He had been eight months out of employment, put ashore on half-pay and close rations like most of the fleet. Eight months of watching his chances of getting a better command dwindle to nothing, while better men—men with influence and connections—were deprived of their profession as well.
Now that the navy had won the bloody war, and saved Britain from sure invasion, they were all redundant—a drain on a nation ready to forget the past and be pleased with the future. The trouble was, of course, that after so many years of war, Dance and men like him were unfit for any other gainful profession. Unfit for any other company but their own.
Which might explain why his captain was drunk and alone.
“My orders are to join you for this voyage to the South Seas, sir. An expedition of the Royal Society, is it not? Slated to leave as soon as the ship has finished being made ready?”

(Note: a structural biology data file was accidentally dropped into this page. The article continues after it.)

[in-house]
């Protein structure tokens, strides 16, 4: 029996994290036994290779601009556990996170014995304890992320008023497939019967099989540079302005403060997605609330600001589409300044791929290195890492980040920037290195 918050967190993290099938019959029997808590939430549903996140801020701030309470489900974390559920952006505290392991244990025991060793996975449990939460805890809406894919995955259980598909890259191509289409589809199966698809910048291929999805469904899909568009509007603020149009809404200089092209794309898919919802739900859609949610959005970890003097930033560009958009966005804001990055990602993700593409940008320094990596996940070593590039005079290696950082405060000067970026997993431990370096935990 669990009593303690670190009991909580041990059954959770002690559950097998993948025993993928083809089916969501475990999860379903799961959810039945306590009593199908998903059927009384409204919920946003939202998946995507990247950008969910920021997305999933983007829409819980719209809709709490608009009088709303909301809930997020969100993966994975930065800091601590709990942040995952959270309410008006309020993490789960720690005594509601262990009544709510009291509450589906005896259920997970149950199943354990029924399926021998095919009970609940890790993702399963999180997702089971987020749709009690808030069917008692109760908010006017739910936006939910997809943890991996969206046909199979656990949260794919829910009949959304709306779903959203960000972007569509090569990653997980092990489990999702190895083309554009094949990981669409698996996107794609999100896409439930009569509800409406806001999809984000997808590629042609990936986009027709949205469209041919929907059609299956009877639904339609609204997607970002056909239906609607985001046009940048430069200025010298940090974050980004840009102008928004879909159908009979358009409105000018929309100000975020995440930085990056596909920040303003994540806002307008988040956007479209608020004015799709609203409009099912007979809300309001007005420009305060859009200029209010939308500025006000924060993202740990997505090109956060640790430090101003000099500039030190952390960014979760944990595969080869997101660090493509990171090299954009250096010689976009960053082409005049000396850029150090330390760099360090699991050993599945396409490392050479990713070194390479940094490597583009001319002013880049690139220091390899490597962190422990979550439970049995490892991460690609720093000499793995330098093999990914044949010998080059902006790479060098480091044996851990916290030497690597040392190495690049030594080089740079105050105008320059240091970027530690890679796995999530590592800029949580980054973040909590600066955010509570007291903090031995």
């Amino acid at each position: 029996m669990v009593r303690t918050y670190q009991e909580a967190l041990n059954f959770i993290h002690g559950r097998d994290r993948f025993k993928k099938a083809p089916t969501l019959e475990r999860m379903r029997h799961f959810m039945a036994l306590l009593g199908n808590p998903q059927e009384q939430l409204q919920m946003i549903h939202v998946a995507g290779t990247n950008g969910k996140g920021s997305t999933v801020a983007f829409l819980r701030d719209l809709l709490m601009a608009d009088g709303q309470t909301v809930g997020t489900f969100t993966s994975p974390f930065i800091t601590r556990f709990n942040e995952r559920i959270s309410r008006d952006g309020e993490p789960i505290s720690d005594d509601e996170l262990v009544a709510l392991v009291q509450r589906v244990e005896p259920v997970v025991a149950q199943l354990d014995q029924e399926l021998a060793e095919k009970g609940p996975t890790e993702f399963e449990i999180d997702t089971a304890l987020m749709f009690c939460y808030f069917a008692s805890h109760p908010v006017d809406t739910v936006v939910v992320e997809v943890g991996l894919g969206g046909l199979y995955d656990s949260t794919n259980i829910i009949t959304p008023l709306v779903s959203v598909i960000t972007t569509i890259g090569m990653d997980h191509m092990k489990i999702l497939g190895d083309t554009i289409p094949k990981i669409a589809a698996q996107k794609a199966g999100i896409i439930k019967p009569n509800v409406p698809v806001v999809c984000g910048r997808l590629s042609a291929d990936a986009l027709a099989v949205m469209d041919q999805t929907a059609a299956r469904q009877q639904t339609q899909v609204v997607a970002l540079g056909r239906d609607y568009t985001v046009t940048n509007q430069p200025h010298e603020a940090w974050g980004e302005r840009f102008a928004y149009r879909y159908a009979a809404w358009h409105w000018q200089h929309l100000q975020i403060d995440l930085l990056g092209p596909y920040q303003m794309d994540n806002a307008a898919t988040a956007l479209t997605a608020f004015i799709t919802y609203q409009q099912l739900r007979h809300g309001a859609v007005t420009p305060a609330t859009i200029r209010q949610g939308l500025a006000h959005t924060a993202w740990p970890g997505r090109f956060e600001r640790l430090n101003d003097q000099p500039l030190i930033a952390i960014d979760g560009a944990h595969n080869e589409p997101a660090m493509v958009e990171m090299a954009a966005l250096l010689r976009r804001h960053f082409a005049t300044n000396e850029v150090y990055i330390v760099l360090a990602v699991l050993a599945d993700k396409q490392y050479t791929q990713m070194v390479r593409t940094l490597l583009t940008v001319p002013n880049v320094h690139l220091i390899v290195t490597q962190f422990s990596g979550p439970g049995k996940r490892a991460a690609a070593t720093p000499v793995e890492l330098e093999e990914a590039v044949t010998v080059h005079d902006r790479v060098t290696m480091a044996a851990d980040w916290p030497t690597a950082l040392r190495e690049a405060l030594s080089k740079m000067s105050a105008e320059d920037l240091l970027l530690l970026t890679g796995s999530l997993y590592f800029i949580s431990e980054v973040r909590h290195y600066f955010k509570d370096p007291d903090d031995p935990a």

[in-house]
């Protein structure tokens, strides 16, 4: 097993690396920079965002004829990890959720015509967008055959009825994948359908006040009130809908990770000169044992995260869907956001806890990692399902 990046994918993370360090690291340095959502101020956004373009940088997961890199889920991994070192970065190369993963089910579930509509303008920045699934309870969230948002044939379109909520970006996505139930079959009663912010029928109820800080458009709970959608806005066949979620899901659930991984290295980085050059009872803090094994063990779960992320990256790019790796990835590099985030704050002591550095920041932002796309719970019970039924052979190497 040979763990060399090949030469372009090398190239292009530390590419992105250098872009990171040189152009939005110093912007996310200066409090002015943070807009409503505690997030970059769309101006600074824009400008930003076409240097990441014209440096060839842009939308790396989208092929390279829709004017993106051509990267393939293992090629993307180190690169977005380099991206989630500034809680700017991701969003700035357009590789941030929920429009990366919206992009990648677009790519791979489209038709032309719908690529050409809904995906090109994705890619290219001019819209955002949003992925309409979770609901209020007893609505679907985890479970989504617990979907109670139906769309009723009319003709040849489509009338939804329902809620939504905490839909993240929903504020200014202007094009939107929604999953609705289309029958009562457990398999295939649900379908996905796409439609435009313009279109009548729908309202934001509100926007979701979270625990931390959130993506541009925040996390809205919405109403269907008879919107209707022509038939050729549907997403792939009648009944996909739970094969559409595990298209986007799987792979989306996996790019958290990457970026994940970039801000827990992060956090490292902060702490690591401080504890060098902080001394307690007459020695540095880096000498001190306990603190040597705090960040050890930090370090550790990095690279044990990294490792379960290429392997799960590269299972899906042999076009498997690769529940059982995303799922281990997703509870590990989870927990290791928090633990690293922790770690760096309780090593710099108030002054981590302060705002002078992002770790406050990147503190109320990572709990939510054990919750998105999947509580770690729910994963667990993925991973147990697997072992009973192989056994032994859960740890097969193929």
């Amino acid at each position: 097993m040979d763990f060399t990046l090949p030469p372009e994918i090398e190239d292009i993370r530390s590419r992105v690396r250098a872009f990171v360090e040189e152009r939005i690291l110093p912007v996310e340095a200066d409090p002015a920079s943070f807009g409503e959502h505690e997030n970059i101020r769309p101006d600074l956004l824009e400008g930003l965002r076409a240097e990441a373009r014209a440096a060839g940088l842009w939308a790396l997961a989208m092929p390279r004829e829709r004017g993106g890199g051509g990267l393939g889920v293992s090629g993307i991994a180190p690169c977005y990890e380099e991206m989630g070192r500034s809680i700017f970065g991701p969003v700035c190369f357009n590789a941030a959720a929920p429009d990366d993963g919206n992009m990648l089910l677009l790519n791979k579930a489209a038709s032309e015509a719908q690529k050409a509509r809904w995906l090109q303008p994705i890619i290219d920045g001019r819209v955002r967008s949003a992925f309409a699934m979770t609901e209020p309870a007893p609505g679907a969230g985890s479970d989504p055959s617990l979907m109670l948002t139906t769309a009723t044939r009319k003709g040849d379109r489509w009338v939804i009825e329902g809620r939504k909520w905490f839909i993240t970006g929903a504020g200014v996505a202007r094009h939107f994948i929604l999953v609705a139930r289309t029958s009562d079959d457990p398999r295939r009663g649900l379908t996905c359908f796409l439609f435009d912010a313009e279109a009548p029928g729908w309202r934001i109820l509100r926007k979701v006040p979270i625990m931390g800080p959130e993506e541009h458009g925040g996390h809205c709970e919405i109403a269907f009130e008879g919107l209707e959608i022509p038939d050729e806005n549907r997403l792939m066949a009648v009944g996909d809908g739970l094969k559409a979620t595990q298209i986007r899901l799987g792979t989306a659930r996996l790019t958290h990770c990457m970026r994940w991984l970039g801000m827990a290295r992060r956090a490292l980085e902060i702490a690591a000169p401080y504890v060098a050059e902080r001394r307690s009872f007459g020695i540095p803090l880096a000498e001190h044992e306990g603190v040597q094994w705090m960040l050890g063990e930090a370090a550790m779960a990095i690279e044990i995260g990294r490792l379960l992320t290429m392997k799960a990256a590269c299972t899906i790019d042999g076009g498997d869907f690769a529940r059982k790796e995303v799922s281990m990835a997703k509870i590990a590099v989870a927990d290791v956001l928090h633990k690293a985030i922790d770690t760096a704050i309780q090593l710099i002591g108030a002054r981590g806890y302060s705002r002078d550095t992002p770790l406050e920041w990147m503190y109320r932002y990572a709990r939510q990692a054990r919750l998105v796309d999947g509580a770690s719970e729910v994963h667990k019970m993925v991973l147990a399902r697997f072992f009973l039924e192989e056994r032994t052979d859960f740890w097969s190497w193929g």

Dance had jumped to accept his old friend Will Jellicoe’s suggestion that he take the commission aboard Tenacious. Such a lengthy expedition looked to provide suitable, easy employment for several years, even without the added bonus of a monetary prize from the Duke of Fenmore for safeguarding the expedition of naturalists under the duke’s liberal patronage. One didn’t turn down a patron like the Duke of Fenmore, even if it meant signing on with a captain who looked as if he ought to have been put to bed with a cannonball years ago.